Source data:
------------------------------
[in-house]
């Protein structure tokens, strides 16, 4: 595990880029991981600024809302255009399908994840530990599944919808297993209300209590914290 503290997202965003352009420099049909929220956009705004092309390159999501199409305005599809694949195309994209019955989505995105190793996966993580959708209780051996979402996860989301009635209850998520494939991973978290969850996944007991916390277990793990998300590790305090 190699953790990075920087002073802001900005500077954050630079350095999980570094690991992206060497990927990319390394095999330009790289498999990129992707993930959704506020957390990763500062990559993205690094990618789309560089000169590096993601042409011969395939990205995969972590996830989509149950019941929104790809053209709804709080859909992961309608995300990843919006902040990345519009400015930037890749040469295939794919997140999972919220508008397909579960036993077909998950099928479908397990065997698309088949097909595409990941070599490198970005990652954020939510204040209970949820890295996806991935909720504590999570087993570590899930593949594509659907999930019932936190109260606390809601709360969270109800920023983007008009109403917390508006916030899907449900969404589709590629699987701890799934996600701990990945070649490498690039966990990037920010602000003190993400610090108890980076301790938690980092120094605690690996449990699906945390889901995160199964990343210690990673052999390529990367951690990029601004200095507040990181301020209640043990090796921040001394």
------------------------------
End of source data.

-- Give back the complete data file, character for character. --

[in-house]
């Protein structure tokens, strides 16, 4: 595990880029991981600024809302255009399908994840530990599944919808297993209300209590914290 503290997202965003352009420099049909929220956009705004092309390159999501199409305005599809694949195309994209019955989505995105190793996966993580959708209780051996979402996860989301009635209850998520494939991973978290969850996944007991916390277990793990998300590790305090 190699953790990075920087002073802001900005500077954050630079350095999980570094690991992206060497990927990319390394095999330009790289498999990129992707993930959704506020957390990763500062990559993205690094990618789309560089000169590096993601042409011969395939990205995969972590996830989509149950019941929104790809053209709804709080859909992961309608995300990843919006902040990345519009400015930037890749040469295939794919997140999972919220508008397909579960036993077909998950099928479908397990065997698309088949097909595409990941070599490198970005990652954020939510204040209970949820890295996806991935909720504590999570087993570590899930593949594509659907999930019932936190109260606390809601709360969270109800920023983007008009109403917390508006916030899907449900969404589709590629699987701890799934996600701990990945070649490498690039966990990037920010602000003190993400610090108890980076301790938690980092120094605690690996449990699906945390889901995160199964990343210690990673052999390529990367951690990029601004200095507040990181301020209640043990090796921040001394």